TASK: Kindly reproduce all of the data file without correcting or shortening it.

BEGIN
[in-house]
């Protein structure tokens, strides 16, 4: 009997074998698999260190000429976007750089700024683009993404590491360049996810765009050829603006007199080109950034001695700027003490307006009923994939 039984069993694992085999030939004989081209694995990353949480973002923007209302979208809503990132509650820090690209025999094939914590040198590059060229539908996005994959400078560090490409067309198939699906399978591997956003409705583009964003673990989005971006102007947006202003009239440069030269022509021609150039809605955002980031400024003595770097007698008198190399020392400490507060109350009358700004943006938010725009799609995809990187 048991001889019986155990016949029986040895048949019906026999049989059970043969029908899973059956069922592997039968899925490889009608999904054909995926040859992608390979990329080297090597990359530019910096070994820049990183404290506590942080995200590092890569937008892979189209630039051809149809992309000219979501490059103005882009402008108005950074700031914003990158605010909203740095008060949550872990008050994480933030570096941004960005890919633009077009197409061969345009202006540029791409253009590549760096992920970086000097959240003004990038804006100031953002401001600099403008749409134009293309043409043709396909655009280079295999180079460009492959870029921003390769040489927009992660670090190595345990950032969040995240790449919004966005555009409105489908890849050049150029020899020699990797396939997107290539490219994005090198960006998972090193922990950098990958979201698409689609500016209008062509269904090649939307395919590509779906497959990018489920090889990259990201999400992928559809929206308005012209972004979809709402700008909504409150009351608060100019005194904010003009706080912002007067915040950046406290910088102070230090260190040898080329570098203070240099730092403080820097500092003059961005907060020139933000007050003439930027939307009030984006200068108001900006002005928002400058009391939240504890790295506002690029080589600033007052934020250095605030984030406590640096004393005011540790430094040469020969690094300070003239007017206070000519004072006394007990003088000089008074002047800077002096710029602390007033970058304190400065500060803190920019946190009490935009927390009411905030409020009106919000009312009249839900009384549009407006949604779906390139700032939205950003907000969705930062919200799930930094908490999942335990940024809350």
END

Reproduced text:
[in-house]
């Protein structure tokens, strides 16, 4: 009997074998698999260190000429976007750089700024683009993404590491360049996810765009050829603006007199080109950034001695700027003490307006009923994939 039984069993694992085999030939004989081209694995990353949480973002923007209302979208809503990132509650820090690209025999094939914590040198590059060229539908996005994959400078560090490409067309198939699906399978591997956003409705583009964003673990989005971006102007947006202003009239440069030269022509021609150039809605955002980031400024003595770097007698008198190399020392400490507060109350009358700004943006938010725009799609995809990187 048991001889019986155990016949029986040895048949019906026999049989059970043969029908899973059956069922592997039968899925490889009608999904054909995926040859992608390979990329080297090597990359530019910096070994820049990183404290506590942080995200590092890569937008892979189209630039051809149809992309000219979501490059103005882009402008108005950074700031914003990158605010909203740095008060949550872990008050994480933030570096941004960005890919633009077009197409061969345009202006540029791409253009590549760096992920970086000097959240003004990038804006100031953002401001600099403008749409134009293309043409043709396909655009280079295999180079460009492959870029921003390769040489927009992660670090190595345990950032969040995240790449919004966005555009409105489908890849050049150029020899020699990797396939997107290539490219994005090198960006998972090193922990950098990958979201698409689609500016209008062509269904090649939307395919590509779906497959990018489920090889990259990201999400992928559809929206308005012209972004979809709402700008909504409150009351608060100019005194904010003009706080912002007067915040950046406290910088102070230090260190040898080329570098203070240099730092403080820097500092003059961005907060020139933000007050003439930027939307009030984006200068108001900006002005928002400058009391939240504890790295506002690029080589600033007052934020250095605030984030406590640096004393005011540790430094040469020969690094300070003239007017206070000519004072006394007990003088000089008074002047800077002096710029602390007033970058304190400065500060803190920019946190009490935009927390009411905030409020009106919000009312009249839900009384549009407006949604779906390139700032939205950003907000969705930062919200799930930094908490999942335990940024809350």